Blogger Marianne Goss, in a post titled "Alternative approaches to Dickens," writes that, when Dickens's wordiness wore her down, she went looking for other ways to enjoy his work:
I wouldn’t abandon Dickens’s novels, I’d watch them in performance. With his vivid descriptions of people and places and his masterful dialogue, Dickens is ideal for dramatization.
We all know there a lot of great Dickens adaptations out there, and certainly Dickens adapted is better than no Dickens at all. But I would tell Goss, if I had the opportunity, that one misses so much of Dickens's magic without his words. I'm not saying the words can't be difficult. Sometimes I have to wrestle with them. Sometimes, to be completely honest, they wear me down too. Recently, listening to an excellent audiobook of Our Mutual Friend recommended by my friend Kaitlyn, I had to take a break for a while when I got to the passage about Mr. Boffin's big reveal. It's not one of my favorite passages in Dickens, to put it mildly. And unfortunately, when you're dealing with an audiobook, it's not so easy skipping your least favorite passages.
But eventually I picked it back up and pressed play again, because even when he's not at his best, Dickens's words are worth it. I always come out happier and better for having read (or heard) them. So enjoy the adaptations by all means, but don't stay stuck there. Read them in installments if you have to -- another idea of Goss's, and one that I hope she follows through with -- but read them. In the end, you'll be glad you did.
Popular website The Toast, just before it ended operations last month, ran this fantastic in-depth essay about Miss Havisham, including a look at her origins in real life, a character analysis, and a consideration of her similarities with Dickens himself. Don't miss it!
The Mystery of Edwin Drood is a partial mystery and therefore a perfect mystery. Those who have read mystery stories from Sherlock Holmes to Hercule Poirot will know that the solution is never as wonderful as the problem. As it stands, the story of Edwin Drood is half told, with six parts out of an intended twelve drafted. In some of the final words to fall from Dickens’ pen, Datchery the detective has his epiphany before famously falling to his breakfast with an appetite. The line he scores in chalk in the cupboard door beforehand is a boundary that the world may never cross into a tale that will never be told. This murder will never out. The clues will never be separated from the blinds. The mystery of Drood will remain inviolate and eternal, retaining that perfection of mystery, that sense of immortality.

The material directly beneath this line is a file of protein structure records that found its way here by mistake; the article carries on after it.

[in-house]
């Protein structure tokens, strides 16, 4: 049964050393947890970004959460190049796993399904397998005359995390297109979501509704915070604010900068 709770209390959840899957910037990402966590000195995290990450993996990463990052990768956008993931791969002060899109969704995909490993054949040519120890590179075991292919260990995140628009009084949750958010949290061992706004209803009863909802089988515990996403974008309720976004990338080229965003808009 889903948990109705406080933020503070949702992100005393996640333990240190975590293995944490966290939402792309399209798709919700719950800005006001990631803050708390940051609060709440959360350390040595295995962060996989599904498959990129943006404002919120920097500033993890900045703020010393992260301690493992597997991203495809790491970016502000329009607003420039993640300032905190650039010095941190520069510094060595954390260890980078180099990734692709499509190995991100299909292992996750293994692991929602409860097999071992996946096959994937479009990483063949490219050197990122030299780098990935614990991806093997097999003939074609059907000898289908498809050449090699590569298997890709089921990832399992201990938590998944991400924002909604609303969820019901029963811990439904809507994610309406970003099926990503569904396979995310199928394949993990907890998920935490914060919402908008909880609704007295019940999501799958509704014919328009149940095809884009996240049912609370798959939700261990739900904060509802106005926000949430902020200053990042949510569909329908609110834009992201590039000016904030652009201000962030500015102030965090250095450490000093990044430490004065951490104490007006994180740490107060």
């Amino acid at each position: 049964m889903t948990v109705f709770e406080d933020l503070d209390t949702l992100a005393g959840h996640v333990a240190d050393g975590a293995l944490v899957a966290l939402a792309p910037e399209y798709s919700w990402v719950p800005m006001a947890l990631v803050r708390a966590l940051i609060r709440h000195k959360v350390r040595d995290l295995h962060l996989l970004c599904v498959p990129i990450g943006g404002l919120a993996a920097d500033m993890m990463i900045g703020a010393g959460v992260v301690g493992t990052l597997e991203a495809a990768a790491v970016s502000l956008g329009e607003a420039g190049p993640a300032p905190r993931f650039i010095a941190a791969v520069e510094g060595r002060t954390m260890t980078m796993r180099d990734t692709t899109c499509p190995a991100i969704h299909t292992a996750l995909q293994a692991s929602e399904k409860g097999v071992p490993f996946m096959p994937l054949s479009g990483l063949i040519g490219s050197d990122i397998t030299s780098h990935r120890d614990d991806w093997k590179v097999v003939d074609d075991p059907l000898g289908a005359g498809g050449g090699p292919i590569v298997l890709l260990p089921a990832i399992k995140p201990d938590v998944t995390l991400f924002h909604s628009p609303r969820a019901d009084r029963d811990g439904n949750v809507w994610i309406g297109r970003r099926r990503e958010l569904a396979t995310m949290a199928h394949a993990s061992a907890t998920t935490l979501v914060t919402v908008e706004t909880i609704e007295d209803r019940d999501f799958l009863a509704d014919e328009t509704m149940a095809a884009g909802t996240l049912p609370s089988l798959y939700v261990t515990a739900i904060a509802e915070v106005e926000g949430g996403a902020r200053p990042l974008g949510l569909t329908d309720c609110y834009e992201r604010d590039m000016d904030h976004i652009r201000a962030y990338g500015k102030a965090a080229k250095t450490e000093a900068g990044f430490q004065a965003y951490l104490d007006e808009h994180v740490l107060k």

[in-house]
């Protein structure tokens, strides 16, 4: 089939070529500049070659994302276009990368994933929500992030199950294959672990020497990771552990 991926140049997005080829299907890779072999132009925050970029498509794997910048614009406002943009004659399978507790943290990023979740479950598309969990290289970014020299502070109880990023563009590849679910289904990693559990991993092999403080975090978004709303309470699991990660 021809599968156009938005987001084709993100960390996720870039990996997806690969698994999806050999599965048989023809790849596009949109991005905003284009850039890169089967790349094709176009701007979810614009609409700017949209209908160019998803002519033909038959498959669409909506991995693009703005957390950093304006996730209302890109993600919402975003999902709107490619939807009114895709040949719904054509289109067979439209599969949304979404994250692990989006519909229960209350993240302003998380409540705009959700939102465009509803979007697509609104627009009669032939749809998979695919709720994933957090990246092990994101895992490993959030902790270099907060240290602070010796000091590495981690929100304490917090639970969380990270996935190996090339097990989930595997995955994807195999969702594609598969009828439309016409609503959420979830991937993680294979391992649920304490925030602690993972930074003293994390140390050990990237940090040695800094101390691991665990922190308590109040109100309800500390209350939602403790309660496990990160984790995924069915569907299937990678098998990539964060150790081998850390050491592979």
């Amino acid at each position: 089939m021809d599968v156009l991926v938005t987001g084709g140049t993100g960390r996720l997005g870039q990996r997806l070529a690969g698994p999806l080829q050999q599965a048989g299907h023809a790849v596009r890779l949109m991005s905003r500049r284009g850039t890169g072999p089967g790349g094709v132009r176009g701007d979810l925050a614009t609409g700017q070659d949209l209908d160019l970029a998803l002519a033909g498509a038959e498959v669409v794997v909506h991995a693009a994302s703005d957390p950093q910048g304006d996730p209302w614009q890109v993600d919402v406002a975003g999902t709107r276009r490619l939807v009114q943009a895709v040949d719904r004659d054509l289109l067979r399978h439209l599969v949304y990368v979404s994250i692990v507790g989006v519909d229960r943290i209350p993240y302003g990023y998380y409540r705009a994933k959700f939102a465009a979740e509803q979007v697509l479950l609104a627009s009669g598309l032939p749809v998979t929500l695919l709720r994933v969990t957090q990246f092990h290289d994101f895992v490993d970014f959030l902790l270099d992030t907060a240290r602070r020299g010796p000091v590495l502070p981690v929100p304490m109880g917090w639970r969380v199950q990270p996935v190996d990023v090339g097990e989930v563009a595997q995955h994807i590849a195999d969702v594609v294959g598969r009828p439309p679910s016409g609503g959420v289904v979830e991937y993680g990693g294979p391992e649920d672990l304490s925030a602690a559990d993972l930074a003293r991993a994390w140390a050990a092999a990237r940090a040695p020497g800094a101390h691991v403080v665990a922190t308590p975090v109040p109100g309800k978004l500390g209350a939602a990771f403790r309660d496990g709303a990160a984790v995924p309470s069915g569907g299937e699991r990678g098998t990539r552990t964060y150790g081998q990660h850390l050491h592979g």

On the anniversary of Dickens's death on Thursday, The Atlantic examined two very differing accounts of his character, and suggested that we reconcile his dark and light sides by studying him through the prism of A Tale of Two Cities:
"Yet in fictionalizing his story, Dickens placed himself into his characters—his initials, his demons, his childhood sweetheart in Lucie—just as Carton steps into Darnay’s body. Carton’s famous last words could have been spoken by Dickens himself: 'It is a far, far better thing that I do than I have ever done; it is a far, far better rest that I go to than I have ever known.'"